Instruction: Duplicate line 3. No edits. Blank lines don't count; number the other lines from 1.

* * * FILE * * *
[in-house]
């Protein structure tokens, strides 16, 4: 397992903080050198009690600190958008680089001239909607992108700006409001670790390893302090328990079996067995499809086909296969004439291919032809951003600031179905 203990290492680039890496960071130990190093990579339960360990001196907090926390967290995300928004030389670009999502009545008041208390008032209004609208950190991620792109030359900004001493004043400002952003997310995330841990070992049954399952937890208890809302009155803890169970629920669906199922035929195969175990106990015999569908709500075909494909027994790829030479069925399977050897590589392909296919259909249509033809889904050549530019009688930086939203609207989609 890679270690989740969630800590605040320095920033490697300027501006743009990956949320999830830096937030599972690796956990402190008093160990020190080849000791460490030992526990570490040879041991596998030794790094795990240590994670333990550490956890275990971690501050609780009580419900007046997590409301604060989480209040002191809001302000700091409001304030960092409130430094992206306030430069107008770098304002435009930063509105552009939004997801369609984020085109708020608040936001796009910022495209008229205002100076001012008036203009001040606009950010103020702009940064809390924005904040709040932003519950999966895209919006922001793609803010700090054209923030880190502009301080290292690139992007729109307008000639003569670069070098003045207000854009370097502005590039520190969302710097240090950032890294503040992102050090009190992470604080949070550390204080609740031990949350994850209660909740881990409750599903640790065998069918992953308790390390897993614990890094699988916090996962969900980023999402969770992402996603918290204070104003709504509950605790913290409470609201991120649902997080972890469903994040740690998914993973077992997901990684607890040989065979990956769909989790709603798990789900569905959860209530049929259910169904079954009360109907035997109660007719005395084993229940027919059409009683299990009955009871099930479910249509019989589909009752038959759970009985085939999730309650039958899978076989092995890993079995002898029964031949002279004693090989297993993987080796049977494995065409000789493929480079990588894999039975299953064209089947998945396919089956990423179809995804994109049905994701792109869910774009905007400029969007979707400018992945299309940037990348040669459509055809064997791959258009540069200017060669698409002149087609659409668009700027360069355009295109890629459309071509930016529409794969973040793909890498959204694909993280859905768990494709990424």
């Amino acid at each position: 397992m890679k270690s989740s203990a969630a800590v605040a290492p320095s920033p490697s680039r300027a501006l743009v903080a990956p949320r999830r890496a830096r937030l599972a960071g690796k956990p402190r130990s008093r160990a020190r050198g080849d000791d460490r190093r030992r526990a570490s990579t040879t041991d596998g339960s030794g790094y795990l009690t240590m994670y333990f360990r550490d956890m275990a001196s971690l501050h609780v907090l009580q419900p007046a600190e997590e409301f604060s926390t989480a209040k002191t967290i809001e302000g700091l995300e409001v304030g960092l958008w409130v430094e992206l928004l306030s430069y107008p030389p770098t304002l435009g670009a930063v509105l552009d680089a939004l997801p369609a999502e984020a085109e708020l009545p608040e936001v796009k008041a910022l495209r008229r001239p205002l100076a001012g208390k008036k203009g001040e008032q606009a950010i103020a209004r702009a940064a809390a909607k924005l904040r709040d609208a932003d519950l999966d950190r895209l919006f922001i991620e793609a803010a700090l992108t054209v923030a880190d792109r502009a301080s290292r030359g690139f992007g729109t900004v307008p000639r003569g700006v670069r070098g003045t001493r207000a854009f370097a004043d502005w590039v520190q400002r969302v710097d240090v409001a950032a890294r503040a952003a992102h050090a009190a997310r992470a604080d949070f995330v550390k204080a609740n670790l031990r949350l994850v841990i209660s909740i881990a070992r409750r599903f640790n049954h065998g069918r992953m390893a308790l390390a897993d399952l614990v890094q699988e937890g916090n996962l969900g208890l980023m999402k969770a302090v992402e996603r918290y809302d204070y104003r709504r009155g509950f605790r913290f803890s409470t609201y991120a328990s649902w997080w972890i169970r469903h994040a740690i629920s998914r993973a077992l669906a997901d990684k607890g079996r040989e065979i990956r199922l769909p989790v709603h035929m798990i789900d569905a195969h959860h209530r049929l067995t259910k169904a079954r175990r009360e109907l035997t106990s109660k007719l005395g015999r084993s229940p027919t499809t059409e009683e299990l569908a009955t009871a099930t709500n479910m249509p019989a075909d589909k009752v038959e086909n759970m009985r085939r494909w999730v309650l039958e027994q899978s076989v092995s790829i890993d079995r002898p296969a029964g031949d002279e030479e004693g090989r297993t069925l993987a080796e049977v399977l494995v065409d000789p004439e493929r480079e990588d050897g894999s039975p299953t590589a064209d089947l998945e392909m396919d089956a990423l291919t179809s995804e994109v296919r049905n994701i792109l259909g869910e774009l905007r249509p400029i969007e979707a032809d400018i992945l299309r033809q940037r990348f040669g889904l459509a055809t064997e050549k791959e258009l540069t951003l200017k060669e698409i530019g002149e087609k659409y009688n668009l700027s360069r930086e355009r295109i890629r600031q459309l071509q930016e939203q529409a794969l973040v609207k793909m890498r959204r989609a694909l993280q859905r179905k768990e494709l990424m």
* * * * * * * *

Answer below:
């Amino acid at each position: 397992m890679k270690s989740s203990a969630a800590v605040a290492p320095s920033p490697s680039r300027a501006l743009v903080a990956p949320r999830r890496a830096r937030l599972a960071g690796k956990p402190r130990s008093r160990a020190r050198g080849d000791d460490r190093r030992r526990a570490s990579t040879t041991d596998g339960s030794g790094y795990l009690t240590m994670y333990f360990r550490d956890m275990a001196s971690l501050h609780v907090l009580q419900p007046a600190e997590e409301f604060s926390t989480a209040k002191t967290i809001e302000g700091l995300e409001v304030g960092l958008w409130v430094e992206l928004l306030s430069y107008p030389p770098t304002l435009g670009a930063v509105l552009d680089a939004l997801p369609a999502e984020a085109e708020l009545p608040e936001v796009k008041a910022l495209r008229r001239p205002l100076a001012g208390k008036k203009g001040e008032q606009a950010i103020a209004r702009a940064a809390a909607k924005l904040r709040d609208a932003d519950l999966d950190r895209l919006f922001i991620e793609a803010a700090l992108t054209v923030a880190d792109r502009a301080s290292r030359g690139f992007g729109t900004v307008p000639r003569g700006v670069r070098g003045t001493r207000a854009f370097a004043d502005w590039v520190q400002r969302v710097d240090v409001a950032a890294r503040a952003a992102h050090a009190a997310r992470a604080d949070f995330v550390k204080a609740n670790l031990r949350l994850v841990i209660s909740i881990a070992r409750r599903f640790n049954h065998g069918r992953m390893a308790l390390a897993d399952l614990v890094q699988e937890g916090n996962l969900g208890l980023m999402k969770a302090v992402e996603r918290y809302d204070y104003r709504r009155g509950f605790r913290f803890s409470t609201y991120a328990s649902w997080w972890i169970r469903h994040a740690i629920s998914r993973a077992l669906a997901d990684k607890g079996r040989e065979i990956r199922l769909p989790v709603h035929m798990i789900d569905a195969h959860h209530r049929l067995t259910k169904a079954r175990r009360e109907l035997t106990s109660k007719l005395g015999r084993s229940p027919t499809t059409e009683e299990l569908a009955t009871a099930t709500n479910m249509p019989a075909d589909k009752v038959e086909n759970m009985r085939r494909w999730v309650l039958e027994q899978s076989v092995s790829i890993d079995r002898p296969a029964g031949d002279e030479e004693g090989r297993t069925l993987a080796e049977v399977l494995v065409d000789p004439e493929r480079e990588d050897g894999s039975p299953t590589a064209d089947l998945e392909m396919d089956a990423l291919t179809s995804e994109v296919r049905n994701i792109l259909g869910e774009l905007r249509p400029i969007e979707a032809d400018i992945l299309r033809q940037r990348f040669g889904l459509a055809t064997e050549k791959e258009l540069t951003l200017k060669e698409i530019g002149e087609k659409y009688n668009l700027s360069r930086e355009r295109i890629r600031q459309l071509q930016e939203q529409a794969l973040v609207k793909m890498r959204r989609a694909l993280q859905r179905k768990e494709l990424m």